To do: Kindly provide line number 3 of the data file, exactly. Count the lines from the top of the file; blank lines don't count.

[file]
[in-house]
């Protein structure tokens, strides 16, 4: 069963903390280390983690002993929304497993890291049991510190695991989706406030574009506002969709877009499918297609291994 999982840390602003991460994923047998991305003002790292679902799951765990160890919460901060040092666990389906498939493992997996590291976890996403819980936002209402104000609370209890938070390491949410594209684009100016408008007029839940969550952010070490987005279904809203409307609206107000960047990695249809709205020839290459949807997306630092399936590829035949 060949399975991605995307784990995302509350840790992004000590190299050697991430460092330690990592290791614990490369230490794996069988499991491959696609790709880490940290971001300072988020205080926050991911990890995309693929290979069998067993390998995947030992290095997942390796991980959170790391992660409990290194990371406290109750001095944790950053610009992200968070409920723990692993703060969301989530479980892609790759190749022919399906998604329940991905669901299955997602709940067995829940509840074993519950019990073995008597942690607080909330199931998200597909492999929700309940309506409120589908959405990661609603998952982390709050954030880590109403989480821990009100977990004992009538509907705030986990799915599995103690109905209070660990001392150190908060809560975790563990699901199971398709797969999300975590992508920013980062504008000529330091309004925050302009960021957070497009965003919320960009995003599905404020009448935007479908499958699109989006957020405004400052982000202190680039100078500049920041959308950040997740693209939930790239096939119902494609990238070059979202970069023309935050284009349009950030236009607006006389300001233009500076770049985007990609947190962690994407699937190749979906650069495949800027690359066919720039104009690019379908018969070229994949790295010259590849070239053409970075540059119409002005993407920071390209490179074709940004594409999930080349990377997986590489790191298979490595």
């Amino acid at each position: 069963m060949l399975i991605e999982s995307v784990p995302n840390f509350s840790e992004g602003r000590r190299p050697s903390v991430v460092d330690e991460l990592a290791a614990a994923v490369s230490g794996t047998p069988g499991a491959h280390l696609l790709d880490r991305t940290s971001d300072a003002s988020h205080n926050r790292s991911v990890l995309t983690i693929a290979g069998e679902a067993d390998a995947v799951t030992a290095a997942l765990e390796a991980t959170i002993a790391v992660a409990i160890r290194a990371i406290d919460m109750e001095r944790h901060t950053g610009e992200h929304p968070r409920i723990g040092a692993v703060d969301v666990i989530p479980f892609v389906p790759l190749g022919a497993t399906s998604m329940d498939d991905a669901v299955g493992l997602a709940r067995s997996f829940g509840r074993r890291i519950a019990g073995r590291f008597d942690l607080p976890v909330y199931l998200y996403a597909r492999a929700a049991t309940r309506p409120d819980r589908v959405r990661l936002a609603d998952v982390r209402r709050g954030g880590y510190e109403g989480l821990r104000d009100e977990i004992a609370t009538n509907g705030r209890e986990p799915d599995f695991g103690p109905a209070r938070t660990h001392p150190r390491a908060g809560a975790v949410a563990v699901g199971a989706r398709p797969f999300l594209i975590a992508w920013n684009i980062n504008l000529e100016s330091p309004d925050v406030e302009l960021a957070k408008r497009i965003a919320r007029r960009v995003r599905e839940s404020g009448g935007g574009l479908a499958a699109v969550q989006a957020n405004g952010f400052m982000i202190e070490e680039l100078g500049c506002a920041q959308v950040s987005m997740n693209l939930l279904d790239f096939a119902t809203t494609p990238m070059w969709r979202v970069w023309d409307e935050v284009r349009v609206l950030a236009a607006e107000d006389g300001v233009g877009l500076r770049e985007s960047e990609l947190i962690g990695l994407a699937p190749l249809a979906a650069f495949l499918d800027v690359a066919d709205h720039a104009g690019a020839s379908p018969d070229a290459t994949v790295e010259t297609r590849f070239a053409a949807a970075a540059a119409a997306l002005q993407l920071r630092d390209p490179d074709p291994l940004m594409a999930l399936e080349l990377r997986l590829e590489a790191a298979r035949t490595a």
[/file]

């Amino acid at each position: 069963m060949l399975i991605e999982s995307v784990p995302n840390f509350s840790e992004g602003r000590r190299p050697s903390v991430v460092d330690e991460l990592a290791a614990a994923v490369s230490g794996t047998p069988g499991a491959h280390l696609l790709d880490r991305t940290s971001d300072a003002s988020h205080n926050r790292s991911v990890l995309t983690i693929a290979g069998e679902a067993d390998a995947v799951t030992a290095a997942l765990e390796a991980t959170i002993a790391v992660a409990i160890r290194a990371i406290d919460m109750e001095r944790h901060t950053g610009e992200h929304p968070r409920i723990g040092a692993v703060d969301v666990i989530p479980f892609v389906p790759l190749g022919a497993t399906s998604m329940d498939d991905a669901v299955g493992l997602a709940r067995s997996f829940g509840r074993r890291i519950a019990g073995r590291f008597d942690l607080p976890v909330y199931l998200y996403a597909r492999a929700a049991t309940r309506p409120d819980r589908v959405r990661l936002a609603d998952v982390r209402r709050g954030g880590y510190e109403g989480l821990r104000d009100e977990i004992a609370t009538n509907g705030r209890e986990p799915d599995f695991g103690p109905a209070r938070t660990h001392p150190r390491a908060g809560a975790v949410a563990v699901g199971a989706r398709p797969f999300l594209i975590a992508w920013n684009i980062n504008l000529e100016s330091p309004d925050v406030e302009l960021a957070k408008r497009i965003a919320r007029r960009v995003r599905e839940s404020g009448g935007g574009l479908a499958a699109v969550q989006a957020n405004g952010f400052m982000i202190e070490e680039l100078g500049c506002a920041q959308v950040s987005m997740n693209l939930l279904d790239f096939a119902t809203t494609p990238m070059w969709r979202v970069w023309d409307e935050v284009r349009v609206l950030a236009a607006e107000d006389g300001v233009g877009l500076r770049e985007s960047e990609l947190i962690g990695l994407a699937p190749l249809a979906a650069f495949l499918d800027v690359a066919d709205h720039a104009g690019a020839s379908p018969d070229a290459t994949v790295e010259t297609r590849f070239a053409a949807a970075a540059a119409a997306l002005q993407l920071r630092d390209p490179d074709p291994l940004m594409a999930l399936e080349l990377r997986l590829e590489a790191a298979r035949t490595a």